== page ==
Inside sources at Microsoft have confirmed that the company is building an Xbox Surface – a 7in gaming tablet that will go head-to-head with other dedicated gaming consoles, such as the PlayStation Vita, and the Wii U tablet controller.
As we reported earlier on, according to The Verge, the Xbox Surface tablet is still in the “initial hardware planning” stages, and it will probably include a “custom ARM processor” and “high-bandwidth RAM.”
Furthermore, the insider sources say that documents detailing the Xbox Surface which were leaked in June are accurate. From these documents, we know that the Xbox Surface has a 1280 x 720 display, an SD card slot, and the usual Wi-Fi/Bluetooth connectivity.
On the software side of things, the 7in Xbox Surface will run a “custom Windows kernel,” almost certainly based on Windows 8 – much in the same way that Windows Phone 8 shares the same core features as Windows 8, but isn’t Windows 8. You’ll be able to do tablety-type stuff on the Xbox Surface, such as messaging and browsing, but it will not feature a full, extensible operating system (such as iOS, Android, or Windows 8).
Here’s where things start to get messy, though. The sources say that the ARM SoC could also be swapped out for an as-yet-unannounced Intel SoC (probably the upcoming 22nm Bay Trail, successor to Clover Trail) – and as such, the Xbox Surface is being designed with platform agnosticism in mind.
Generally, choosing a hardware platform is one of the first things that you would do, because it dictates the feature set of the device. How can Microsoft get game developers on board, if they don’t know what hardware to target?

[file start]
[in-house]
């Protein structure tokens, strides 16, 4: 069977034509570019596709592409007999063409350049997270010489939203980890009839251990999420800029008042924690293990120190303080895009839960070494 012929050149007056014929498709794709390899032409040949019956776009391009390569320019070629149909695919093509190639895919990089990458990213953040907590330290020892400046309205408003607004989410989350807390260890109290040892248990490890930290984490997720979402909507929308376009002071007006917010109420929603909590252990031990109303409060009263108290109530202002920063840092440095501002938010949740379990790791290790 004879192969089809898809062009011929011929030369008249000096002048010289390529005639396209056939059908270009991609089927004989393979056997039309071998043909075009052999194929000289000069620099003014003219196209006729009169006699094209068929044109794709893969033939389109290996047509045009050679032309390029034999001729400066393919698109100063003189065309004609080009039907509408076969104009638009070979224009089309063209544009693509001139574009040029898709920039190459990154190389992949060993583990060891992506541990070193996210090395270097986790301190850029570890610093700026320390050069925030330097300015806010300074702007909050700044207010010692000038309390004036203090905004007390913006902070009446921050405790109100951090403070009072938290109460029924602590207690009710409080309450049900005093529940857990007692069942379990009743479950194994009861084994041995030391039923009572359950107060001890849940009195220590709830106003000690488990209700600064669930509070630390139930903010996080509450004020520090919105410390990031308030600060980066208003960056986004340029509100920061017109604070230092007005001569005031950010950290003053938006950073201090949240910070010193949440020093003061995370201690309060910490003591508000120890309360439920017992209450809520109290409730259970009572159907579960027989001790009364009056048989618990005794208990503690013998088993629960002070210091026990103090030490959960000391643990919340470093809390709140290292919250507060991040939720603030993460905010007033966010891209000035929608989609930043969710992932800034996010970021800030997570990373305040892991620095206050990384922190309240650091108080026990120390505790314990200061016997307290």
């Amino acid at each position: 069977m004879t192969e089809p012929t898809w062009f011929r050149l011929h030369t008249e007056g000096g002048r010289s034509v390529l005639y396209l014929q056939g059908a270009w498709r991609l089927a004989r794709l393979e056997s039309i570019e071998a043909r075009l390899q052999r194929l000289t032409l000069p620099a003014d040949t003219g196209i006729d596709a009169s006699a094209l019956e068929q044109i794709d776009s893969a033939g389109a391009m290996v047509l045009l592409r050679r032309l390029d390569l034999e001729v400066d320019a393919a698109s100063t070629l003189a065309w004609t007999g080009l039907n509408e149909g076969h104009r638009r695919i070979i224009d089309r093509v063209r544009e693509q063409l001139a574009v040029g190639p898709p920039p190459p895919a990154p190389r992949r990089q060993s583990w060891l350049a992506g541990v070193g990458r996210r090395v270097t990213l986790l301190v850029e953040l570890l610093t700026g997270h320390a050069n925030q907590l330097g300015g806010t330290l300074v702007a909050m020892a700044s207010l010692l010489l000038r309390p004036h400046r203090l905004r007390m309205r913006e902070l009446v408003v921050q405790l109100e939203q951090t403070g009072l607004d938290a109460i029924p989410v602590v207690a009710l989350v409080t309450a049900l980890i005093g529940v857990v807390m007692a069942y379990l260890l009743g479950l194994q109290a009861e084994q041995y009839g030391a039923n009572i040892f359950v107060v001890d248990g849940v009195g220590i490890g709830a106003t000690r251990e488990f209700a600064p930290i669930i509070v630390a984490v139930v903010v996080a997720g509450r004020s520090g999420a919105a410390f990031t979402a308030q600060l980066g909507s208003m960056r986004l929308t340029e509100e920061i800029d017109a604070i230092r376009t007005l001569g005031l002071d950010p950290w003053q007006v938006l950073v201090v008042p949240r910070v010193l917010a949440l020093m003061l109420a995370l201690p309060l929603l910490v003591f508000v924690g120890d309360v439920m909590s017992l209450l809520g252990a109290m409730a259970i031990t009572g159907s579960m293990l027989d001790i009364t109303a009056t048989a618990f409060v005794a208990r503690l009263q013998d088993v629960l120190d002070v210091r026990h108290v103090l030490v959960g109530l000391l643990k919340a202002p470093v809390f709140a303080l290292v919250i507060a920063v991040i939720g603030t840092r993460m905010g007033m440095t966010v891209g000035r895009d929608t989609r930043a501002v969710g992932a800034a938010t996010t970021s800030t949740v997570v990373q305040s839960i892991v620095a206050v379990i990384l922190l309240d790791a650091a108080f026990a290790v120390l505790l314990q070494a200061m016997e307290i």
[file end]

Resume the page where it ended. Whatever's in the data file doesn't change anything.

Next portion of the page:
The other big question, which The Verge doesn’t tackle, is that the original leak (pictured above) also details a “stationary computing device.” We believe that this device is the successor to the Xbox 360 – but there, at the top of the page, is “Xbox Surface.” Will the entire console be called the Xbox Surface, with tablets becoming the new controllers, just like Nintendo’s Wii U? The leaked spec also says that the tablet will have a “custom IBM engine” – which means PowerPC, not x86 or ARM. Will the Xbox Surface tablet be a dedicated gaming device, or just a controller?
Ultimately, the confirmation by Microsoft sources that the Xbox Surface exists – and is coming to market – raises more questions than it answers. Will there be Xbox games specifically for the Xbox Surface tablet? Will the Xbox Surface simply be a second display for the Xbox 720 console? How will the Xbox Surface controller be different from Surface – which itself has the Xbox SmartGlass app, allowing Xbox 360 apps to use the tablet as a second display.
With Windows 8, Windows Phone 8, and the upcoming Xbox 720 (or whatever it’s called), there’s a real possibility for Microsoft to deliver the most compelling, integrated experience on the market – but for that to work, Microsoft’s vision must be crystal clear. Personally, I think that having Windows 8/RT Surface tablets, Windows-ish Xbox Surface tablets, and the Xbox 720 console is too messy and convoluted.
In all likelihood, I think the Xbox Surface will probably just be a cheaper, 7in version of the Surface – a £100 or so tablet that runs some flavour of Windows, and acts as a second display for your Xbox 720 console, just like the Wii U. I would be surprised if the Xbox Surface is a standalone gaming tablet that can be bought and used outside of the Windows 8 or Xbox ecosystems.Leave a comment on this article